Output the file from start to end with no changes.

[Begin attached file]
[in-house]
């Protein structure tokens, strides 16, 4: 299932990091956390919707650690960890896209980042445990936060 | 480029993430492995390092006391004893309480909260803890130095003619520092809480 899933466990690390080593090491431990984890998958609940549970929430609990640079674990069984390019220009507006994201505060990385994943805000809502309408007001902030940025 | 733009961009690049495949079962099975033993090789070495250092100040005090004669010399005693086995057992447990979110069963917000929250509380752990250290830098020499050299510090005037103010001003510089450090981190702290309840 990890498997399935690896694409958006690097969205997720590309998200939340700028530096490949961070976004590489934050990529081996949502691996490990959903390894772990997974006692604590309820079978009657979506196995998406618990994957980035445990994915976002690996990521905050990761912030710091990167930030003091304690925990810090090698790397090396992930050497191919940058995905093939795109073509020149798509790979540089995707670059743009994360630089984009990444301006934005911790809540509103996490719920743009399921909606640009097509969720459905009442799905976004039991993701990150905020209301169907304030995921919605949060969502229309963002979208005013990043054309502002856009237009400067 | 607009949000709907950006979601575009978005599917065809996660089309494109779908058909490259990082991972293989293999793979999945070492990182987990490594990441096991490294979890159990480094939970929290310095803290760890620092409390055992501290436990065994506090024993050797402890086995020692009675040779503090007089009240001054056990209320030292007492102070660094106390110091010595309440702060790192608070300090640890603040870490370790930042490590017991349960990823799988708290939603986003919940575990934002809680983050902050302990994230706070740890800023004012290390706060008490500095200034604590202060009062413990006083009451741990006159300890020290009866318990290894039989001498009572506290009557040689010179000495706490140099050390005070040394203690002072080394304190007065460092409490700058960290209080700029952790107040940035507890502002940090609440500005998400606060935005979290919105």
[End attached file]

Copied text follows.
[in-house]
């Protein structure tokens, strides 16, 4: 299932990091956390919707650690960890896209980042445990936060 | 480029993430492995390092006391004893309480909260803890130095003619520092809480 899933466990690390080593090491431990984890998958609940549970929430609990640079674990069984390019220009507006994201505060990385994943805000809502309408007001902030940025 | 733009961009690049495949079962099975033993090789070495250092100040005090004669010399005693086995057992447990979110069963917000929250509380752990250290830098020499050299510090005037103010001003510089450090981190702290309840 990890498997399935690896694409958006690097969205997720590309998200939340700028530096490949961070976004590489934050990529081996949502691996490990959903390894772990997974006692604590309820079978009657979506196995998406618990994957980035445990994915976002690996990521905050990761912030710091990167930030003091304690925990810090090698790397090396992930050497191919940058995905093939795109073509020149798509790979540089995707670059743009994360630089984009990444301006934005911790809540509103996490719920743009399921909606640009097509969720459905009442799905976004039991993701990150905020209301169907304030995921919605949060969502229309963002979208005013990043054309502002856009237009400067 | 607009949000709907950006979601575009978005599917065809996660089309494109779908058909490259990082991972293989293999793979999945070492990182987990490594990441096991490294979890159990480094939970929290310095803290760890620092409390055992501290436990065994506090024993050797402890086995020692009675040779503090007089009240001054056990209320030292007492102070660094106390110091010595309440702060790192608070300090640890603040870490370790930042490590017991349960990823799988708290939603986003919940575990934002809680983050902050302990994230706070740890800023004012290390706060008490500095200034604590202060009062413990006083009451741990006159300890020290009866318990290894039989001498009572506290009557040689010179000495706490140099050390005070040394203690002072080394304190007065460092409490700058960290209080700029952790107040940035507890502002940090609440500005998400606060935005979290919105």